Institute of Ecosystem Studies

2007 BES Annual Meeting Presentation and Poster Abstracts


Response of Forest Soil Properties to Urbanization Gradients in Three Metropolitan Areas
 
Pouyat, Richard
Co-Authors: Richard V. Pouyat, Ian D. Yesilonis, Katalin Szlavecz, Csaba Csuzdi, Elizabeth Hornung, Zoltan Korsós, Jonathan Russell-Anelli, Vincent Giorgio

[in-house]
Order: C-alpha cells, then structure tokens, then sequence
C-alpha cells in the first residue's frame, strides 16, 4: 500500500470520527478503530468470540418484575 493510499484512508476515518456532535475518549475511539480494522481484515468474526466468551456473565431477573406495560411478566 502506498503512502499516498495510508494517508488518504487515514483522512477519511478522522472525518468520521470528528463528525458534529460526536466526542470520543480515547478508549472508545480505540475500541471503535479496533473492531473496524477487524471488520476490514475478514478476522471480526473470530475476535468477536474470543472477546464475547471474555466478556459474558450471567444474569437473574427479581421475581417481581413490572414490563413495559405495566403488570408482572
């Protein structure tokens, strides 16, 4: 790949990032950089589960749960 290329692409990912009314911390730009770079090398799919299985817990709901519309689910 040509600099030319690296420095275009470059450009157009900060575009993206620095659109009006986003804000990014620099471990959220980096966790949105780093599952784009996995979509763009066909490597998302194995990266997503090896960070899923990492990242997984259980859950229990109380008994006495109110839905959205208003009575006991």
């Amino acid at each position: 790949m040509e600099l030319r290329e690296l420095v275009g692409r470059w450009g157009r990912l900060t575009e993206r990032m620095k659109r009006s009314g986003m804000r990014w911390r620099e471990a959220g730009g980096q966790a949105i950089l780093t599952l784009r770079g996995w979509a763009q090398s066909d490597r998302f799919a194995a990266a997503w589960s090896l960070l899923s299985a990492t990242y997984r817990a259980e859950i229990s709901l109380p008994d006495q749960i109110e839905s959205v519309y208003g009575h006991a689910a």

Abstract: We investigated the effects of urban environments on the chemical properties of forest soils in the metropolitan areas of Baltimore, New York, and We investigated the effects of urban environments on the chemical properties of forest soils in the metropolitan areas of Baltimore, New York, and Budapest. We hypothesized that soils in forest patches will exhibit similar changes in chemical properties with distance to the urban core and with various urban metrics along urbanization gradients in each city. However, differences in parent material and development pattern among the cities would differentially affect the soil chemical response in each metropolitan area. In all three cities, soil chemical properties varied with distance to the urban core and with various measures of urban land use. Moreover, the results showed that the spatial extent and amount of change was greater in New York than in Baltimore and Budapest for those elements that showed a relationship to the urbanization gradient (Pb, Cu, and to a lesser extent Ca). The spatial relationship of the soil chemical response variables to distance also varied from city to city. In New York, concentrations of Pb, Cu and Ca greatly decreased at approximately 75 km from the urban core. By contrast, concentrations of these elements decreased closer to the urban core in Baltimore and Budapest. Moreover, a threshold was reached at about 75% urban land use above which concentrations of Pb and Cu increased by more than 2-fold relative to concentrations below this threshold. Results of this study suggest that forest soils are responding to urbanization gradients in all three cities, though the nature of each city (spatial pattern of development, parent material, and pollution sources) influenced the soil chemical response.